As far as his immediate priorities, Coco acknowledged he’s on the front end of a steep learning curve.
“I want to learn everything about EID, meet its employees, see its operations and learn how things are done,” he said. “Then I intend to do what I said I would during my campaign: make EID make more cost-effective and improve or increase quality. I will also try to freeze rates during my term of office. Long term my goal is to make EID energy self-sufficient in 10 to 15 years.”
Doing all that includes retooling Project 184, securing the district’s water rights and making EID as efficient and cost-effective as possible.
“I also want to thank all my volunteers, endorsers and supporters and those who donated,” said Coco. “I received a lot of individual donations with some donating beyond their means. It is extremely gratifying to have that support from ratepayers.”
The candidates coming in second also commented on the election returns.
Sounding almost relieved it was over, Jake Flesher said he was gratified by the support he received. He also congratulated Coco for “the coalition he put together and for running an admirable campaign based on the issues.”
Joking that “people like doctors more than they do lawyers,” Flesher said on paper he and Coco were similar in many of their positions but he thought his opponent had the edge in the level of financial support he received and the way he framed the issues.
“I want to thank everyone who walked precincts and made phone calls on behalf of my campaign,” Flesher said. “I wish Coco and Greg the best of luck in working with EID.”
Englefield was upset by his failure to win a seat, saying the money he received from home builders hurt his campaign. But it costs a lot to live in the county, insisted Englefield, and that’s because there’s a lack of people paying into the service.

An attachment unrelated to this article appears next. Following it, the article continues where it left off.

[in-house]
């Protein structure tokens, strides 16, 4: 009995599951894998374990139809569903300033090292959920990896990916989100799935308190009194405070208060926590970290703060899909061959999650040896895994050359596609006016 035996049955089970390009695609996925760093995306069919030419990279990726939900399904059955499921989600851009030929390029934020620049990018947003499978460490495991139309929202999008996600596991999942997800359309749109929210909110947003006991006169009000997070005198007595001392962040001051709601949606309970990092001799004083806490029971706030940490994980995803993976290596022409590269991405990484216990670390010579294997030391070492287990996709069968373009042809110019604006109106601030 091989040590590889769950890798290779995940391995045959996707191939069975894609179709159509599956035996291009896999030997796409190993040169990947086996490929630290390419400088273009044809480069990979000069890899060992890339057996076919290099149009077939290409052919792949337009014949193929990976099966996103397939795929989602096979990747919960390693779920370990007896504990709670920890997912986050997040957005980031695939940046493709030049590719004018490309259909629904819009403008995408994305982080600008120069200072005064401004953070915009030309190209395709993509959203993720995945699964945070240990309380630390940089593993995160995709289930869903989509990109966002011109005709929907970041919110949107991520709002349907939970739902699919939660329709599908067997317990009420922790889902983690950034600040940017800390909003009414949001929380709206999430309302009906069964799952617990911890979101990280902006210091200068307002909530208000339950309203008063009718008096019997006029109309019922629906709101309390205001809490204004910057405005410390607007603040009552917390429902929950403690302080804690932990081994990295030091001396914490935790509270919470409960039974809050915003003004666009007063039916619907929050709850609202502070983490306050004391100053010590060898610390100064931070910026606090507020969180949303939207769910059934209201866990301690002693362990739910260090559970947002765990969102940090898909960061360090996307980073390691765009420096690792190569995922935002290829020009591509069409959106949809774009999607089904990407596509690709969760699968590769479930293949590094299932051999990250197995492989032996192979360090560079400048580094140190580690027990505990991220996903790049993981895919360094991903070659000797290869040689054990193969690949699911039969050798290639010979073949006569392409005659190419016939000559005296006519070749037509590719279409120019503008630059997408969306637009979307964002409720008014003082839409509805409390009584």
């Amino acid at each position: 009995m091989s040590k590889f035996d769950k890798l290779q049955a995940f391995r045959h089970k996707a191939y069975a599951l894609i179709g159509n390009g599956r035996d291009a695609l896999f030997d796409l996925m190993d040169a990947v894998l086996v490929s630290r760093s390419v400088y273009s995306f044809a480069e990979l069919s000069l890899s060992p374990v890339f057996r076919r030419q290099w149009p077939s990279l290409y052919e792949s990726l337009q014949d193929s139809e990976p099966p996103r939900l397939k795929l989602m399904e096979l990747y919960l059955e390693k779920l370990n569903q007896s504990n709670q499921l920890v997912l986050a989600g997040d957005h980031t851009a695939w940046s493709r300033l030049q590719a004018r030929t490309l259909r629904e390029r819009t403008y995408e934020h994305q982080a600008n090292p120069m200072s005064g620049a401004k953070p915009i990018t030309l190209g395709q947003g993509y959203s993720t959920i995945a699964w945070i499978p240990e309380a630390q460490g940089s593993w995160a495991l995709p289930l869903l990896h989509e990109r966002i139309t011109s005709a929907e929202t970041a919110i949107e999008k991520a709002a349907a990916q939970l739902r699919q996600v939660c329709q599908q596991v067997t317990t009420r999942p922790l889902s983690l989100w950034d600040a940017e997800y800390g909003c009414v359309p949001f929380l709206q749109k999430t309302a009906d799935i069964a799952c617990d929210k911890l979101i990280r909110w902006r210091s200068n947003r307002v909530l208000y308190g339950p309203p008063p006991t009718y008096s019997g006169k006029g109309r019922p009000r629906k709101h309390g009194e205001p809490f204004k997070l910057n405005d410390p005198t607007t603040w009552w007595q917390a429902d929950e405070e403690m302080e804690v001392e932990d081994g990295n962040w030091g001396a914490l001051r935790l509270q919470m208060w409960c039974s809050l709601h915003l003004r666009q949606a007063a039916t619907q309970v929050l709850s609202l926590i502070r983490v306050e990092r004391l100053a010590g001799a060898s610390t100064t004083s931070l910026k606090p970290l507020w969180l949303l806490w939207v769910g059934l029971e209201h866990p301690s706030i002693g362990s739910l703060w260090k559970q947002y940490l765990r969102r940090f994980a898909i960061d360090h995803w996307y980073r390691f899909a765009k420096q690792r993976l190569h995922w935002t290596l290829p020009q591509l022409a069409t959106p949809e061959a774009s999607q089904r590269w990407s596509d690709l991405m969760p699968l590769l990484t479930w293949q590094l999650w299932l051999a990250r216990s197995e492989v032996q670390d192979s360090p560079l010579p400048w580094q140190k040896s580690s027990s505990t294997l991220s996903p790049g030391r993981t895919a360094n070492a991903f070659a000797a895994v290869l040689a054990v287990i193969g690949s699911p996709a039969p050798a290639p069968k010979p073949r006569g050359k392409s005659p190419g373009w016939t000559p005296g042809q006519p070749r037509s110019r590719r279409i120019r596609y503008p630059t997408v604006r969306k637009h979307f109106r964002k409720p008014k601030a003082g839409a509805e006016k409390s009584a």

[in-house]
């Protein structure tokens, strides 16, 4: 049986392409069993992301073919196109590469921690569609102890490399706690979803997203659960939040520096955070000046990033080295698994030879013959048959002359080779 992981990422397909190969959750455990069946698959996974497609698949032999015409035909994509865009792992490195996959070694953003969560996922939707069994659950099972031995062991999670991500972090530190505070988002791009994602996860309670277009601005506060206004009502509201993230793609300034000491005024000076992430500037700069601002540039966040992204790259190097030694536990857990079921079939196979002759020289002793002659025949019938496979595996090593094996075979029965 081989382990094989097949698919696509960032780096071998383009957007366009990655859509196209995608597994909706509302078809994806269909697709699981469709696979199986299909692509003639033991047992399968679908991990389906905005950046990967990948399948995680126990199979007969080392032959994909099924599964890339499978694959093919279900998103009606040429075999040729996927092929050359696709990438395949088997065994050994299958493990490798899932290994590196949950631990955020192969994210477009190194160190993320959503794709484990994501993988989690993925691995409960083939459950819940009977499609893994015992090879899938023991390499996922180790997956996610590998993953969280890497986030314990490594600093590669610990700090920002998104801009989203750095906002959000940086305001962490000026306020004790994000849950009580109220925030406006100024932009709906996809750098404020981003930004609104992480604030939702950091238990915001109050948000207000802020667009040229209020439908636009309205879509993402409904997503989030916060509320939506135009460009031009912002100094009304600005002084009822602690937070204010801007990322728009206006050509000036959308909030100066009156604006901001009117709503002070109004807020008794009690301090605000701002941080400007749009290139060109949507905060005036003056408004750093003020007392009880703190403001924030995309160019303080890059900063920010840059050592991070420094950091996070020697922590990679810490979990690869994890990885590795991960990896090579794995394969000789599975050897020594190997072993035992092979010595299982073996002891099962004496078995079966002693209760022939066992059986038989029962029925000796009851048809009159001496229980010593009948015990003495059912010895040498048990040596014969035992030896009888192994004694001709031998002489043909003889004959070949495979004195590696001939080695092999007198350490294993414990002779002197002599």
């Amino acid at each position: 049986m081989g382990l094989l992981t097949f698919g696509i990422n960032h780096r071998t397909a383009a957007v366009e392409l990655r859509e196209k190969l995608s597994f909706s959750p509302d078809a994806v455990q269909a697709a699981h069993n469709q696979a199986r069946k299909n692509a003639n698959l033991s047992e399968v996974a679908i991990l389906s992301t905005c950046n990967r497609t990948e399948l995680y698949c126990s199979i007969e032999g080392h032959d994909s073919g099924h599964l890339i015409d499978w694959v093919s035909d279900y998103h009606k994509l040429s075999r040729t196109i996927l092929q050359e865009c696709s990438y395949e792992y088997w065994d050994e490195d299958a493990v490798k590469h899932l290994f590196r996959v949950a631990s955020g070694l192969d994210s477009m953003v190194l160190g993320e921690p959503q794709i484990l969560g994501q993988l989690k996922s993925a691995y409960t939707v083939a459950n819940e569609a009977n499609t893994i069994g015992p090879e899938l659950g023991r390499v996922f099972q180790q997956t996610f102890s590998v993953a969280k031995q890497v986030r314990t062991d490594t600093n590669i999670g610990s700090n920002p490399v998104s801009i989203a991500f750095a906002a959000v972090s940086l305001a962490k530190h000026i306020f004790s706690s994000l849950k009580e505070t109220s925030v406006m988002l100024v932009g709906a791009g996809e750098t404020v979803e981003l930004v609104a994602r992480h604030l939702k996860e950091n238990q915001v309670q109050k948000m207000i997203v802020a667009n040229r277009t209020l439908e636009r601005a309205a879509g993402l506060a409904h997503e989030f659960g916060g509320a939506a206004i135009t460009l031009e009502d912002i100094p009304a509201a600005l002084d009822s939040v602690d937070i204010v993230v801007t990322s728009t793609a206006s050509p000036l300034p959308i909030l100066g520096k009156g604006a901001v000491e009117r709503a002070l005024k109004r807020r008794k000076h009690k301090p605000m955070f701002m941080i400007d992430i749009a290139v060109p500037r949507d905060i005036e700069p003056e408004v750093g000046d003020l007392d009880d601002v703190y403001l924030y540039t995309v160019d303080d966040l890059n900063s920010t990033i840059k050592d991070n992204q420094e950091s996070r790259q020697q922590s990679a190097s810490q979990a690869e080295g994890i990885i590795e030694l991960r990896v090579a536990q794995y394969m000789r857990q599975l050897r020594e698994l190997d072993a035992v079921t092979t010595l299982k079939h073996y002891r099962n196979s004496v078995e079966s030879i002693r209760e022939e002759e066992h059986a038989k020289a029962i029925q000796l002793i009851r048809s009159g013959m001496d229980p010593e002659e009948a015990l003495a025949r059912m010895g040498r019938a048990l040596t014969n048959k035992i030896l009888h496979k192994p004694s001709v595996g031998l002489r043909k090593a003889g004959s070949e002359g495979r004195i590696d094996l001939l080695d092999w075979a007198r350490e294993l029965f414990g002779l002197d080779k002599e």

“Less density means higher utility bills. If that’s what they want when they talk about stopping building, they need to understand it comes with a cost. But people don’t want to hear the truth,” Englefield said. “Greg won because he has been sandpapering EID’s bottom for three years and apparently people like to see that. But ratepayers are going to find out the hard way it’s going to cost them.
“I was running on the truth and I found out people just don’t want to hear the truth. They want to be lied to. They love it,” he continued. “Water and sewer rates are going to continue to go up but they don’t want to hear it. I’m so glad I didn’t lie and he (Greg) did.”
Saying that Prada didn’t report all the expenses of his campaign, especially the cost of his signs, Englefield said he was turned off by how often people ignore the laws governing elections and by how little enforcement there is.
He ended his comments by saying, “Since running for public office and meeting more people, I love my dog even more.”
Staff with the El Dorado County Elections Department said approximately 550 votes remain to be counted or recounted with the final results of the election certified by the end of next week if not sooner. However those votes won’t affect the outcome of the EID election.
The new directors begin their terms Dec. 6.